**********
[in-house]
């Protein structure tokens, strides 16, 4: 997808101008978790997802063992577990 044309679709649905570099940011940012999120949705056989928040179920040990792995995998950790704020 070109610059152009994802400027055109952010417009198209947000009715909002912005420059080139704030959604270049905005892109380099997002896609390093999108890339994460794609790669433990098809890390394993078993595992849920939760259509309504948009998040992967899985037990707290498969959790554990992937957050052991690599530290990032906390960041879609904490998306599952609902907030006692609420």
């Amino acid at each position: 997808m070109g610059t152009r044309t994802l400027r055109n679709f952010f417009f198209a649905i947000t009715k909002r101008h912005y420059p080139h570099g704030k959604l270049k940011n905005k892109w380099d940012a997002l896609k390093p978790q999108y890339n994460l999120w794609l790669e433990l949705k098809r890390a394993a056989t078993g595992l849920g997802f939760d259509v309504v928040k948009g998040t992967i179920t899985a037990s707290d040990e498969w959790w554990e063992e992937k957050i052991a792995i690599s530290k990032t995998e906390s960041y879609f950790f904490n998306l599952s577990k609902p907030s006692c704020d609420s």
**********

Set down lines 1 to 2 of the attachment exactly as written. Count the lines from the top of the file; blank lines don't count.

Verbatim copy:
[in-house]
């Protein structure tokens, strides 16, 4: 997808101008978790997802063992577990 044309679709649905570099940011940012999120949705056989928040179920040990792995995998950790704020 070109610059152009994802400027055109952010417009198209947000009715909002912005420059080139704030959604270049905005892109380099997002896609390093999108890339994460794609790669433990098809890390394993078993595992849920939760259509309504948009998040992967899985037990707290498969959790554990992937957050052991690599530290990032906390960041879609904490998306599952609902907030006692609420």